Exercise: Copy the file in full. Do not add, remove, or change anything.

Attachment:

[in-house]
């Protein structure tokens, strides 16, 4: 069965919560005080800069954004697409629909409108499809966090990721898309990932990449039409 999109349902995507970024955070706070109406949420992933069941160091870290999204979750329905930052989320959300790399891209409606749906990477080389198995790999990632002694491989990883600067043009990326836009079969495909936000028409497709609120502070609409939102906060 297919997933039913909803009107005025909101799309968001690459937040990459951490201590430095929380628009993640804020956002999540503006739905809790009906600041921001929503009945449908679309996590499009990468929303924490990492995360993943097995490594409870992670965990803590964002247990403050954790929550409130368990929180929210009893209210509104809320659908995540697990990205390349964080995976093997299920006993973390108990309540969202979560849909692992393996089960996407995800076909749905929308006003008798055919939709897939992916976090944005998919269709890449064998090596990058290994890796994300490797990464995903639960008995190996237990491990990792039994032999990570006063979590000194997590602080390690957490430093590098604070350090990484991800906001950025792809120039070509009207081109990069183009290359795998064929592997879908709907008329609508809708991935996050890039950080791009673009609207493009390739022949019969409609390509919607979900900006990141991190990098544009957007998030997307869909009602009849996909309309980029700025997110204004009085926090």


[in-house]
């Protein structure tokens, strides 16, 4: 069965919560005080800069954004697409629909409108499809966090990721898309990932990449039409 999109349902995507970024955070706070109406949420992933069941160091870290999204979750329905930052989320959300790399891209409606749906990477080389198995790999990632002694491989990883600067043009990326836009079969495909936000028409497709609120502070609409939102906060 297919997933039913909803009107005025909101799309968001690459937040990459951490201590430095929380628009993640804020956002999540503006739905809790009906600041921001929503009945449908679309996590499009990468929303924490990492995360993943097995490594409870992670965990803590964002247990403050954790929550409130368990929180929210009893209210509104809320659908995540697990990205390349964080995976093997299920006993973390108990309540969202979560849909692992393996089960996407995800076909749905929308006003008798055919939709897939992916976090944005998919269709890449064998090596990058290994890796994300490797990464995903639960008995190996237990491990990792039994032999990570006063979590000194997590602080390690957490430093590098604070350090990484991800906001950025792809120039070509009207081109990069183009290359795998064929592997879908709907008329609508809708991935996050890039950080791009673009609207493009390739022949019969409609390509919607979900900006990141991190990098544009957007998030997307869909009602009849996909309309980029700025997110204004009085926090």